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apace

[uh-peys]
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adverb
  1. with speed; quickly; swiftly.
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Origin of apace

1275–1325; Middle English a pas(e) at a (good) pace. See a-1, pace1
Dictionary.com Unabridged Based on the Random House Unabridged Dictionary, © Random House, Inc. 2018

Related Words

speedily, rapidly, posthaste, swiftly

Examples from the Web for apace

Historical Examples

  • I was very uneasy to be gone; and the more as the night came on apace.

    Clarissa, Volume 1 (of 9)

    Samuel Richardson

  • The twilight would be upon them apace––the long-lasting, purple-veiled twilight of the altitudes.

    The Coyote

    James Roberts

  • Work apace, apace, apace, apace; Honest labour bears a lovely face.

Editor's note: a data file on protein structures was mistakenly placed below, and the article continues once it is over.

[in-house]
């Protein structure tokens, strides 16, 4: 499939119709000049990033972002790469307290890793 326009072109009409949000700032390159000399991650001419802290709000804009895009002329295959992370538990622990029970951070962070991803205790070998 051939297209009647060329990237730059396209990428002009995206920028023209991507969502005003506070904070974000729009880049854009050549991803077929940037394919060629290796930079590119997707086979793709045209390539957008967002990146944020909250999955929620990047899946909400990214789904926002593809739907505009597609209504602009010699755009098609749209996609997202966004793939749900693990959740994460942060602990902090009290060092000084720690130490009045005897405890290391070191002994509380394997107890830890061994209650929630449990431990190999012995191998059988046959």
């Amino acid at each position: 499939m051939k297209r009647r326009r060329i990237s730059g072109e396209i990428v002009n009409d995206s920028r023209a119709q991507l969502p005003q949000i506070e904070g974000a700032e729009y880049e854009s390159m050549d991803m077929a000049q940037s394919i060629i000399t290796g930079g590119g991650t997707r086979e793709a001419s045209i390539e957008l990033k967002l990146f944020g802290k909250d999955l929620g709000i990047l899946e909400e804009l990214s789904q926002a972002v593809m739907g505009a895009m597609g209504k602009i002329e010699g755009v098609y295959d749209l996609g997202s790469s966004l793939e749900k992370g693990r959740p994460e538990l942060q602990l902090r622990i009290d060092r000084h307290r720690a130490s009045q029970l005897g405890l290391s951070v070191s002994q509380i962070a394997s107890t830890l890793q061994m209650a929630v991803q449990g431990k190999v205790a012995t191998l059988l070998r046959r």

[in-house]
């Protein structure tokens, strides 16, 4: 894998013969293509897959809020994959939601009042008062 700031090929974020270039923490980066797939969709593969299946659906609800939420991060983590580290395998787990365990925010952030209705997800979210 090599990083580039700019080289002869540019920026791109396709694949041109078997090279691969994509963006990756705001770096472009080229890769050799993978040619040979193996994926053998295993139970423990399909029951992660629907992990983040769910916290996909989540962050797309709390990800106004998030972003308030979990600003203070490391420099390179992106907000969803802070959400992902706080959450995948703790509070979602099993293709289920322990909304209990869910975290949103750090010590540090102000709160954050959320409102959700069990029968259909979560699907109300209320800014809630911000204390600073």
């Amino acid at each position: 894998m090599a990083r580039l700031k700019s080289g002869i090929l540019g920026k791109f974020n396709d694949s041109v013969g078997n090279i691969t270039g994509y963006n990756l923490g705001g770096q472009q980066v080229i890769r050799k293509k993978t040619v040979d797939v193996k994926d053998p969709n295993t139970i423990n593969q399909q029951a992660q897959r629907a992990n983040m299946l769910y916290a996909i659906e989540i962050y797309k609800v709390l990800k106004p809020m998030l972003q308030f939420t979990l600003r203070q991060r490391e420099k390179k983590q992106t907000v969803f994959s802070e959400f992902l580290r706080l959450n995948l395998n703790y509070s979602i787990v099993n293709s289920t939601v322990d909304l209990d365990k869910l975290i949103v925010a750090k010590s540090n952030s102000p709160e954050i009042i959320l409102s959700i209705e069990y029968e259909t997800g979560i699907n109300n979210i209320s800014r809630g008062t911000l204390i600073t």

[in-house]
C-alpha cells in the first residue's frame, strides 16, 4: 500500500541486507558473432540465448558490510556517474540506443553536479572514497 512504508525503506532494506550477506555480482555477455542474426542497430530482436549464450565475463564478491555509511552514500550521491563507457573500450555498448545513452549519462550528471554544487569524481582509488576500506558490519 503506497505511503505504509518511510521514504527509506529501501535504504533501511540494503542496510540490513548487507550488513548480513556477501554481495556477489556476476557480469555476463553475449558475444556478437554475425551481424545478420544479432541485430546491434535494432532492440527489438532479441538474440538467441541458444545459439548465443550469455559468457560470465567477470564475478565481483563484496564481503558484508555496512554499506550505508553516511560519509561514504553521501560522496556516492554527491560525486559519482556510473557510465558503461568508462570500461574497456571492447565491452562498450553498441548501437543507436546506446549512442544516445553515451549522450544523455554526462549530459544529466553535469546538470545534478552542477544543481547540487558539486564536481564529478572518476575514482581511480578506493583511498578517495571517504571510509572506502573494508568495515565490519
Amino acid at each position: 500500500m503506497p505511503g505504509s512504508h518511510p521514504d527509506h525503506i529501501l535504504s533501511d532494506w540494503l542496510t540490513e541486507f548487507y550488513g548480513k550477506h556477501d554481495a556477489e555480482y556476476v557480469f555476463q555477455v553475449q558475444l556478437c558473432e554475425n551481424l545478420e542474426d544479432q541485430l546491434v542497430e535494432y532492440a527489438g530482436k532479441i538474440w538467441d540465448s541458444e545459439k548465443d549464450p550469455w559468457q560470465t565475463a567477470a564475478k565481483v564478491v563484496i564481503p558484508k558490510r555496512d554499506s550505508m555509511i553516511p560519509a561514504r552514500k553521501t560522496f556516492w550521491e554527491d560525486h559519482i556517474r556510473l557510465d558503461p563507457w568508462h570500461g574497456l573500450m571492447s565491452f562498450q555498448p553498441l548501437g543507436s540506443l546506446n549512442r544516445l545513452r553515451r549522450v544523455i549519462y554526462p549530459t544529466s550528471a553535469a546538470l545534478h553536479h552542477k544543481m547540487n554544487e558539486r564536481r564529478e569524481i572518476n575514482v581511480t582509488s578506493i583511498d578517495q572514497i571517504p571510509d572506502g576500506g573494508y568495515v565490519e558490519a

David Elginbrod

    George MacDonald

  • The spread of liberal principles and Western progress goes on apace.

    The New World of Islam

    Lothrop Stoddard

  • The work went on apace, but in a very few years there came a serious check.

    Oxford

    Frederick Douglas How


British Dictionary definitions for apace

apace

adverb
  1. quickly; rapidly
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Word Origin

C14: probably from Old French à pas, at a (good) pace
Collins English Dictionary - Complete & Unabridged 2012 Digital Edition © William Collins Sons & Co. Ltd. 1979, 1986 © HarperCollins Publishers 1998, 2000, 2003, 2005, 2006, 2007, 2009, 2012

Word Origin and History for apace

adv.

mid-14c., from a pace, literally "at a pace," but usually with a sense of "at a good pace," from a- (1) "on" + pace (n.).

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Online Etymology Dictionary, © 2010 Douglas Harper